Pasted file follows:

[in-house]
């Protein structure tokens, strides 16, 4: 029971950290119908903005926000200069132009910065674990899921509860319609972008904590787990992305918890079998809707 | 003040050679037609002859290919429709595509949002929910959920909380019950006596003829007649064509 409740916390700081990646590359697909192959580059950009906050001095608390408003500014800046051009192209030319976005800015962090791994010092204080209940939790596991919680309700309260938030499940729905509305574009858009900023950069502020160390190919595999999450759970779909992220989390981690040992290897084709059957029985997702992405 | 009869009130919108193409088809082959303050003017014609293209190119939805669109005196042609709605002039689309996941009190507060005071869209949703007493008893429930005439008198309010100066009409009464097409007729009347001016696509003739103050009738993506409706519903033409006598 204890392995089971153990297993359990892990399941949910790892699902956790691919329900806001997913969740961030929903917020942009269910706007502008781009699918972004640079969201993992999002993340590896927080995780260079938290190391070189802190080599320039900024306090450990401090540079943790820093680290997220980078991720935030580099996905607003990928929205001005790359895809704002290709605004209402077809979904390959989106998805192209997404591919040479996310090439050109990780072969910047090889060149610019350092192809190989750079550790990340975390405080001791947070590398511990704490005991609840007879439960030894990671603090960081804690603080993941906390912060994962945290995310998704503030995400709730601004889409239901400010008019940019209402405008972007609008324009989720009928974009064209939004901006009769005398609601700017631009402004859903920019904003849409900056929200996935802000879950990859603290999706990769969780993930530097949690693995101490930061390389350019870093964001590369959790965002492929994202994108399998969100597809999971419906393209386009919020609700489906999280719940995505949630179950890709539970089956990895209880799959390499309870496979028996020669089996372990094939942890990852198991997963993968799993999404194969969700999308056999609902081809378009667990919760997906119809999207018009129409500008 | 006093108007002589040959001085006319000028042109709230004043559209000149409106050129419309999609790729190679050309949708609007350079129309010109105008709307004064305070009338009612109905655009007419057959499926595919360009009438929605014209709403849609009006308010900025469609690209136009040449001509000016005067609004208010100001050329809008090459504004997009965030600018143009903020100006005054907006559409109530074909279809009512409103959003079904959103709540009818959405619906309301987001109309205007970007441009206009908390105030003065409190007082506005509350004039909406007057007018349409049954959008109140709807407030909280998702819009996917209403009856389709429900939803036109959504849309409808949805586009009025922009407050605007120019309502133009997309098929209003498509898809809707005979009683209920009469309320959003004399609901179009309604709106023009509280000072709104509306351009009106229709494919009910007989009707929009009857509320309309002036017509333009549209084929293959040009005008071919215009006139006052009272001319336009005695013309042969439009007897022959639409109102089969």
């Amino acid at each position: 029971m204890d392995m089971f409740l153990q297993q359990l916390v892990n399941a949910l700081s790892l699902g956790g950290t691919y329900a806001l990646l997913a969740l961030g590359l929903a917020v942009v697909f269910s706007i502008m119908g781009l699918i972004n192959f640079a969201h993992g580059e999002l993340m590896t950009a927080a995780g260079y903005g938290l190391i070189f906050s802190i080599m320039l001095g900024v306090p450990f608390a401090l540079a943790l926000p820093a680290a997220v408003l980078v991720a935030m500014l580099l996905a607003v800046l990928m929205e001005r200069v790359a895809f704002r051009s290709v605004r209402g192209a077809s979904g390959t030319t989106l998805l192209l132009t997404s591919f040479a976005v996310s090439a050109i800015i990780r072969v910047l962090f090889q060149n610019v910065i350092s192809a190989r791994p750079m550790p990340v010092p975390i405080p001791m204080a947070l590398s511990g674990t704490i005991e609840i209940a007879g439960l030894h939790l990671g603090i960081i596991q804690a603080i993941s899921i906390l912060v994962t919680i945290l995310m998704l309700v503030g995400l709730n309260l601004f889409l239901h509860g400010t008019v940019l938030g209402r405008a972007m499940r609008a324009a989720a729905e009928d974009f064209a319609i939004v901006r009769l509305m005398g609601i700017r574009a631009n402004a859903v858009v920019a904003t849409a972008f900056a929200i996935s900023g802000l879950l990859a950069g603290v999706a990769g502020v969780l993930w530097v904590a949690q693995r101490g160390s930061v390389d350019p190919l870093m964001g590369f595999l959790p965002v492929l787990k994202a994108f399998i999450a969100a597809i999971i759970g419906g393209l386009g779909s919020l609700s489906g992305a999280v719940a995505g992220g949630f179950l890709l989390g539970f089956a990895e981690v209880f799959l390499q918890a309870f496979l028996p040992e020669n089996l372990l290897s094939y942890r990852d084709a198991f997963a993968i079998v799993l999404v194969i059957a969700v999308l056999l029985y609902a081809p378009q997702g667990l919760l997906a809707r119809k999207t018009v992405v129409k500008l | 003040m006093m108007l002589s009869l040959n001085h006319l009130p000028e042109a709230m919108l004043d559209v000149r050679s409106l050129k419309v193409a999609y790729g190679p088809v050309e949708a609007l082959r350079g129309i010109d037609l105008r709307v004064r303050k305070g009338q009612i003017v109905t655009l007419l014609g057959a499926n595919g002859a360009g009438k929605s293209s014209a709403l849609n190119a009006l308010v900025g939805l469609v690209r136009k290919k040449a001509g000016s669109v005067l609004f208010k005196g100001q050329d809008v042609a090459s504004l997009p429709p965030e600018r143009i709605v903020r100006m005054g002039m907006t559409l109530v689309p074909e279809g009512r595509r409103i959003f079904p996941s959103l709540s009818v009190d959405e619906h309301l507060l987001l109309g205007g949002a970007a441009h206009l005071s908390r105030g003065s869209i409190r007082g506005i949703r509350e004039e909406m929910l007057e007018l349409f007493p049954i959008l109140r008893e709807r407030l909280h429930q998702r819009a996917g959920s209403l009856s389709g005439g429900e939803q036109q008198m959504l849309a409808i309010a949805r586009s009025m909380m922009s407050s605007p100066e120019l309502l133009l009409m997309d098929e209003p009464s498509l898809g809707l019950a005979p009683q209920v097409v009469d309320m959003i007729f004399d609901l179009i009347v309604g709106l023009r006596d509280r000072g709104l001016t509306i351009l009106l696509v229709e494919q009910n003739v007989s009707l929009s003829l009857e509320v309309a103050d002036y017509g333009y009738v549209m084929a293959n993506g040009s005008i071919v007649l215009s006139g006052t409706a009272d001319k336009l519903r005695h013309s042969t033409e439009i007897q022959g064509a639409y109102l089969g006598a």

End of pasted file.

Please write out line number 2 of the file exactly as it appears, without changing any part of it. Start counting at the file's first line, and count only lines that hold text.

């Protein structure tokens, strides 16, 4: 029971950290119908903005926000200069132009910065674990899921509860319609972008904590787990992305918890079998809707 | 003040050679037609002859290919429709595509949002929910959920909380019950006596003829007649064509 409740916390700081990646590359697909192959580059950009906050001095608390408003500014800046051009192209030319976005800015962090791994010092204080209940939790596991919680309700309260938030499940729905509305574009858009900023950069502020160390190919595999999450759970779909992220989390981690040992290897084709059957029985997702992405 | 009869009130919108193409088809082959303050003017014609293209190119939805669109005196042609709605002039689309996941009190507060005071869209949703007493008893429930005439008198309010100066009409009464097409007729009347001016696509003739103050009738993506409706519903033409006598 204890392995089971153990297993359990892990399941949910790892699902956790691919329900806001997913969740961030929903917020942009269910706007502008781009699918972004640079969201993992999002993340590896927080995780260079938290190391070189802190080599320039900024306090450990401090540079943790820093680290997220980078991720935030580099996905607003990928929205001005790359895809704002290709605004209402077809979904390959989106998805192209997404591919040479996310090439050109990780072969910047090889060149610019350092192809190989750079550790990340975390405080001791947070590398511990704490005991609840007879439960030894990671603090960081804690603080993941906390912060994962945290995310998704503030995400709730601004889409239901400010008019940019209402405008972007609008324009989720009928974009064209939004901006009769005398609601700017631009402004859903920019904003849409900056929200996935802000879950990859603290999706990769969780993930530097949690693995101490930061390389350019870093964001590369959790965002492929994202994108399998969100597809999971419906393209386009919020609700489906999280719940995505949630179950890709539970089956990895209880799959390499309870496979028996020669089996372990094939942890990852198991997963993968799993999404194969969700999308056999609902081809378009667990919760997906119809999207018009129409500008 | 006093108007002589040959001085006319000028042109709230004043559209000149409106050129419309999609790729190679050309949708609007350079129309010109105008709307004064305070009338009612109905655009007419057959499926595919360009009438929605014209709403849609009006308010900025469609690209136009040449001509000016005067609004208010100001050329809008090459504004997009965030600018143009903020100006005054907006559409109530074909279809009512409103959003079904959103709540009818959405619906309301987001109309205007970007441009206009908390105030003065409190007082506005509350004039909406007057007018349409049954959008109140709807407030909280998702819009996917209403009856389709429900939803036109959504849309409808949805586009009025922009407050605007120019309502133009997309098929209003498509898809809707005979009683209920009469309320959003004399609901179009309604709106023009509280000072709104509306351009009106229709494919009910007989009707929009009857509320309309002036017509333009549209084929293959040009005008071919215009006139006052009272001319336009005695013309042969439009007897022959639409109102089969």